"best" first tortoise?

Tortugadad

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Dad I want a pet.

Definitely the scariest words in the English language.

So my questions for the esteemed members of this forum:

What breed of small tortoise would make the best pet for a 9 y/o boy?

Considering both personality and ease of care is there any breed that would be a good choice? We live in New York City with cold winters so the tortoise would be living indoors.

As I expect I will be the primary care giver for the tortoise for the next two to three decades (at which point I hope to gift the tortoise to any future grandkids while chuckling evilly) I would also appreciate advice on the best enclosure and set up with a focus on simplicity and low maintenance.

So for all you experienced tortoise parents if you were starting from nothing how would start off?

What type of tortoise is diurnal, friendly (for a reptile) and hardy? ( I was attracted to the pancake tortoise but I admit to being a total noob. Extra credit if you can recommend a reputable breeder)

Once you have selected a type of tortoise how would you set up the habitat to make care simple?

I know caring caring for a tortoise takes a lot of time and money but I was looking for recommendations based on your experience on the best way to do it and I would willing be to invest money now to save time and effort later. Once again recommendations regarding brands and vendors is appreciated.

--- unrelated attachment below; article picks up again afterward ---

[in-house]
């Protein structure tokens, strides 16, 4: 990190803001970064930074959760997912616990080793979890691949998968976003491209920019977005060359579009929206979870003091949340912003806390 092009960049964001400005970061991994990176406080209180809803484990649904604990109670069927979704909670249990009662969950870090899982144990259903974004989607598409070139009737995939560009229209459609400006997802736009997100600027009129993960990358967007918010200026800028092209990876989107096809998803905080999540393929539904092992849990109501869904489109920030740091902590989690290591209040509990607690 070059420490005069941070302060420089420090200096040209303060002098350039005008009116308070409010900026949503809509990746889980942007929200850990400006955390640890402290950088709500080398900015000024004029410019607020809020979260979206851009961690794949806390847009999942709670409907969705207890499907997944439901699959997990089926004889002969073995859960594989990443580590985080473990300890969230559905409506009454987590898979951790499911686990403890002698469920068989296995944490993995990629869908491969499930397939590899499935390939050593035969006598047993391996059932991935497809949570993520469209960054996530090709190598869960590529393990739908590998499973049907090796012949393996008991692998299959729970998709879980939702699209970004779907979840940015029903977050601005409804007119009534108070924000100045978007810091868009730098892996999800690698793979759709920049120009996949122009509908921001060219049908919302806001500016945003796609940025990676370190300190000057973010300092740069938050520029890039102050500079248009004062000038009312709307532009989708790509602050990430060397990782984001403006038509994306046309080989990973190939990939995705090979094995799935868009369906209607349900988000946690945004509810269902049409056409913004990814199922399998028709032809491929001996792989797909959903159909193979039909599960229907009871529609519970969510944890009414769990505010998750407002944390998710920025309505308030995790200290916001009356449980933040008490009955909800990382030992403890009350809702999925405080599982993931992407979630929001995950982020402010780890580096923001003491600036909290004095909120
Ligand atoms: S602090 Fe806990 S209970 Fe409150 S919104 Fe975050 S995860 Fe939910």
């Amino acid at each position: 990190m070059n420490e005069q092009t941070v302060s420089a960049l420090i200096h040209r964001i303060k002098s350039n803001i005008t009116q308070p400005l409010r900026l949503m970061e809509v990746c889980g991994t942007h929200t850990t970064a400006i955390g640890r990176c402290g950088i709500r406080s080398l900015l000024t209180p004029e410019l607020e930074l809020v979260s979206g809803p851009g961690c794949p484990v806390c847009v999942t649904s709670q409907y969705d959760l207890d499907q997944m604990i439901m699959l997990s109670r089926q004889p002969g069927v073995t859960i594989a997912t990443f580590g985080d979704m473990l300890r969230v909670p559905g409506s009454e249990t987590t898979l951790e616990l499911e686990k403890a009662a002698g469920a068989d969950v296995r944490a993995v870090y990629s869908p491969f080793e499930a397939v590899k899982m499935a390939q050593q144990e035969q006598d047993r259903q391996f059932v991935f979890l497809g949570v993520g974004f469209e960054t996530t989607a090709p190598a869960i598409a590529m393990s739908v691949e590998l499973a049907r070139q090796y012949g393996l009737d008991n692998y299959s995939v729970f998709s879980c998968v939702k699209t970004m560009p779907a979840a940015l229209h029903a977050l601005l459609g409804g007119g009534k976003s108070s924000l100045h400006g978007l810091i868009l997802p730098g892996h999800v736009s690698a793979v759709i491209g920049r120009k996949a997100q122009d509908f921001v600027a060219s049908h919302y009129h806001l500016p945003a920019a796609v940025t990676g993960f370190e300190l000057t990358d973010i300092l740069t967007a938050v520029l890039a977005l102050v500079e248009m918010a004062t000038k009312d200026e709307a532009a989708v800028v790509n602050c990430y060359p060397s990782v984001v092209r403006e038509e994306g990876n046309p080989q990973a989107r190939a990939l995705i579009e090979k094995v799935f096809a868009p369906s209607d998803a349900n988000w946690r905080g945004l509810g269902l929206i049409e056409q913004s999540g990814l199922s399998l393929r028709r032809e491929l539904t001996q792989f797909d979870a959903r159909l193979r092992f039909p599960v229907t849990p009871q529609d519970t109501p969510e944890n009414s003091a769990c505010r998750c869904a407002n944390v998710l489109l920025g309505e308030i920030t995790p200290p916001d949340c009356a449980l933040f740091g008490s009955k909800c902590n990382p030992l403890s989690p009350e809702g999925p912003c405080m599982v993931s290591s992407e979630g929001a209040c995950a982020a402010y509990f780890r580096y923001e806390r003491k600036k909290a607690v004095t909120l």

I do not expect everyone to agree but I do want to take advantage of the experience you have had caring for tortoises.

Thank You
 

TeamZissou

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Kudos for thinking this through before just buying something!

Ultimately, it's better to get whatever species YOU would like. It's going to live for a long time, and most likely your kid won't take it with him when he moves out, as you have already recognized. Getting a typical 'first' tortoise species is an option, but if you're willing to put in the time and effort to learn what care is needed for whatever species you'd like, you can make it work, such as a pancake for example.

Typical (smaller) 'first' tortoise species are:
  • Russians
  • Hermanns
  • Marginated (underrated as a first tortoise)
  • Greeks (various subspecies)
Tortoises are diurnal by nature.

You can also think about getting a hibernating/brumating species that you can eventually keep outside full-time and put to bed for the winter.

If you are truly a NY resident, you can also go straight for a Radiated tortoise since they're available in your state, which is not true everywhere. This is by no means a typical 'first' tortoise (and are on the larger size) but they are said to have great personalities and rewarding to keep.

There are many care sheets for different species. You should just read about all different types that are available and research here on the forum accordingly. There is a lot of bad info out there; this forum is your best source of info.
 

Aloysius Taschse

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I would suggest a greek or russian tort. I'm NOT an expert, so I don't know much about these tortoises, but you can probably find information on this site that is correct. Again, i'm no expert, but from my experience with my long lost russian Hermin they are a hardy, friendly, and easy to care for tortoise.

I don't know any russian breeders but if you're looking for one don't go to any old website. Some are extremely overpriced. Others are not well started and might get sick.